# ICML 2023 Men Also Do Laundry: Multi-Attribute Bias Amplification Interpretable metrics for measuring bias amplification from multiple attributes

## Background and related work

As computer vision systems become more widely deployed, there is increasing concern from both the research
community and the public that these systems are not only reproducing but *amplifying* harmful social biases. The
phenomenon of *bias amplification*, which is the focus of our work, refers to models amplifying inherent
training set biases at test time1.

There are two main approaches to quantifying bias amplification in computer vision models:

*Leakage-based metrics*2, 3, measuring the change in a classifier’s ability to predict group membership from the training data to predictions.*Co-occurrence-based metrics*1, 4, measuring the change in ratio of a group and single attribute from the training data to predictions.

Existing metrics1, 4 measure bias amplification with respect to single annotated attributes (e.g., `computer`). However, large-scale visual datasets often have multiple annotated attributes per image. For example, in the COCO dataset5, 78.8% of the training set of images are associated with more than a single attribute (i.e., object).

More importantly, considering multiple attributes can reveal additional nuances not present when considering only single attributes. In the imSitu dataset6, individually the verb `unloading` and location `indoors` are skewed `male`. However, when considering {`unloading`, `indoors`} in conjunction, the dataset is actually skewed `female`.
Significantly, men tend to be pictured unloading *packages* `outdoors` whereas women are pictured `unloading`
*laundry* or *dishes* `indoors`. Even when men are pictured `indoors`, they are `unloading` *boxes* or *equipment* as opposed to laundry or dishes. Models can similarly leverage correlations between a group and either single or multiple attributes simultaneously.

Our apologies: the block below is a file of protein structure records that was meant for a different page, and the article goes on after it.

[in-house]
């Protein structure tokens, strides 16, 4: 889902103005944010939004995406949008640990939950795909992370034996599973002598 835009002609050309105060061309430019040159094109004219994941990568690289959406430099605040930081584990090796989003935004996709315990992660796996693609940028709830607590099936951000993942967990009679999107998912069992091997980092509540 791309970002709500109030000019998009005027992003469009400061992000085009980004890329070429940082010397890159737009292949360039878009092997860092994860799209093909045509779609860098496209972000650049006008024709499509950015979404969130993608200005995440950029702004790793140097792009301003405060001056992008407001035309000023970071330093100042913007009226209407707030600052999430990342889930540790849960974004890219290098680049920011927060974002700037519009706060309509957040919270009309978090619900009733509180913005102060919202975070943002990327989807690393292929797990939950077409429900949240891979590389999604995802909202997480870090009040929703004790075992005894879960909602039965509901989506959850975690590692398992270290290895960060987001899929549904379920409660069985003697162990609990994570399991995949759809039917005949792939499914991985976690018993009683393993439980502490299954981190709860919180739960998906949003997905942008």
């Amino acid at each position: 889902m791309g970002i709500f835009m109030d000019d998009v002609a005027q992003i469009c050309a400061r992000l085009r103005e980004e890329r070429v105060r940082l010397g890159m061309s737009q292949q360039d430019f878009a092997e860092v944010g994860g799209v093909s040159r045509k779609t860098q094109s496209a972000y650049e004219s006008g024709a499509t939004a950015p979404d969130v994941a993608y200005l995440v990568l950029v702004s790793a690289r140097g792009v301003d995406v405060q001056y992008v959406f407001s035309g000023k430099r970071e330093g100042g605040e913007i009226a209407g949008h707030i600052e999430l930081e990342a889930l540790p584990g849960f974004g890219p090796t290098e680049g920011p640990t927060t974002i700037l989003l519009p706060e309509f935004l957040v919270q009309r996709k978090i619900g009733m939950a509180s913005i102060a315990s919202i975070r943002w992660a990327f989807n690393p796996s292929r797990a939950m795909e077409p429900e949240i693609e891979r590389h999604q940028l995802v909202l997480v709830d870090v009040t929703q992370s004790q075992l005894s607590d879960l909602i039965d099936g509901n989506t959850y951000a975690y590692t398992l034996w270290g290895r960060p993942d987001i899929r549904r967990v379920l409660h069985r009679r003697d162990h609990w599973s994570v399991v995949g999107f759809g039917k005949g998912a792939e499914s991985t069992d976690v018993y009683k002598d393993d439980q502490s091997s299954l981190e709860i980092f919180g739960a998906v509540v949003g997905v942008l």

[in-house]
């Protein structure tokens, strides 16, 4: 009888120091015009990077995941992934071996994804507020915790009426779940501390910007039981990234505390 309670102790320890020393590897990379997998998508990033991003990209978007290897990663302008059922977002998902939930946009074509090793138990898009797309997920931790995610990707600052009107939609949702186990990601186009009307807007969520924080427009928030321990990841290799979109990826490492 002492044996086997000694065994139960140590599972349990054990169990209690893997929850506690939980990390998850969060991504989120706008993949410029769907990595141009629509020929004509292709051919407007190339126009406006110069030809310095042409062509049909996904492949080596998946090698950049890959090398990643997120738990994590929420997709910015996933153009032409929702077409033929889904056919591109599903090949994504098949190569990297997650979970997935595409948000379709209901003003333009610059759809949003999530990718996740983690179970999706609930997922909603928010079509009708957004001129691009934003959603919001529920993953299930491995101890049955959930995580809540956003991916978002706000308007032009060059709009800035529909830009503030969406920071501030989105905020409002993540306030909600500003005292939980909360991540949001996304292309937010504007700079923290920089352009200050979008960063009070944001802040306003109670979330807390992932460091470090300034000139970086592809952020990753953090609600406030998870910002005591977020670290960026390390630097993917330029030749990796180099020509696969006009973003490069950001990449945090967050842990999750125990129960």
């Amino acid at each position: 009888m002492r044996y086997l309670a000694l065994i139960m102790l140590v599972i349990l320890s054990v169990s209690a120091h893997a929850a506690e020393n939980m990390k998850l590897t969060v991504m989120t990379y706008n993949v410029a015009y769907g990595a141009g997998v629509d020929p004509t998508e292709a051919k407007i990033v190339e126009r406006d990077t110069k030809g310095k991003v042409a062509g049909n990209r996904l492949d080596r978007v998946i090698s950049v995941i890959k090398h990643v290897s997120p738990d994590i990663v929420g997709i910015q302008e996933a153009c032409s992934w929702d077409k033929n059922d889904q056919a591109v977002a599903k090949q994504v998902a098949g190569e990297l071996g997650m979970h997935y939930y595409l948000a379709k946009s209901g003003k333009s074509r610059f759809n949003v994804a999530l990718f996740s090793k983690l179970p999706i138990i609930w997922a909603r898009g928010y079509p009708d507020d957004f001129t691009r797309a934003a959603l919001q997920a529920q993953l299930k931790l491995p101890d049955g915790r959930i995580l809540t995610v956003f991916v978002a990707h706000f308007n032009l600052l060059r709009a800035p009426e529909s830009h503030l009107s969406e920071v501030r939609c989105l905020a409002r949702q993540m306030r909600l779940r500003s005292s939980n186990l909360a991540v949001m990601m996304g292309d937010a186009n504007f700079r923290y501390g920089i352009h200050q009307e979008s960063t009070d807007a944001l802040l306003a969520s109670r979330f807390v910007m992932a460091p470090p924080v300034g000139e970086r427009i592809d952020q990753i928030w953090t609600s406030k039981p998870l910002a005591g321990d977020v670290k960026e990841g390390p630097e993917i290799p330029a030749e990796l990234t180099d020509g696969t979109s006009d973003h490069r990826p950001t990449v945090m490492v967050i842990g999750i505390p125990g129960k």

## Key takeaways

We propose two multi-attribute bias amplification metrics that evaluate bias arising from both single and multiple attributes.

- We are the first to study multi-attribute bias amplification, highlighting that models can leverage correlations between a demographic group and multiple attributes simultaneously, suggesting that current
*single-attribute metrics underreport the amount of bias being amplified*. - When comparing the performance of multi-label classifiers trained on the COCO, imSitu, and CelebA7 datasets, we empirically demonstrate that, on average,
*bias amplification from multiple attributes is greater than that from single attributes*. - While prior works have demonstrated that models can learn to exploit different spurious correlations if one is mitigated8, 9, we are the first to demonstrate that
*bias mitigation methods*1, 2, 10, 11*for single attribute bias can inadvertently increase multi-attribute bias*.

## Multi-attribute bias amplification metrics

We denote by $\mathcal{G}=\{g_1, \dots, g_t\}$ and ${\mathcal{A}=\{a_1,\dots,a_n\}}$ a set of $t$ group membership labels and a set of $n$ attributes, respectively. Let ${\mathcal{M}=\{m_1,\dots,m_{\ell}\}}$ denote a set of $\ell$ sets, containing all possible combinations of attributes, where $m_i$ is a set of attributes and $\lvert m_i \rvert \in \{1,\dots, n\}$. Note $m\in\mathcal{M}$ if and only if $\text{co-occur}(m, g) \geq 1$ in both the ground-truth training set and test set.

We extend Zhao et al.'s1 bias score to a multi-attribute setting such that the bias score of a set of attributes $m\in\mathcal{M}$ with respect to group $g\in\mathcal{G}$ is defined as: $\text{bias}_{\text{train}}(m, g) = \dfrac{\text{co-occur}(m, g)}{\displaystyle\sum_{g^\prime \in \mathcal{G}} \text{co-occur}(m, g^\prime)},$ where $\text{co-occur}(m, g)$ denotes the number of times $m$ and $g$ co-occur in the training set.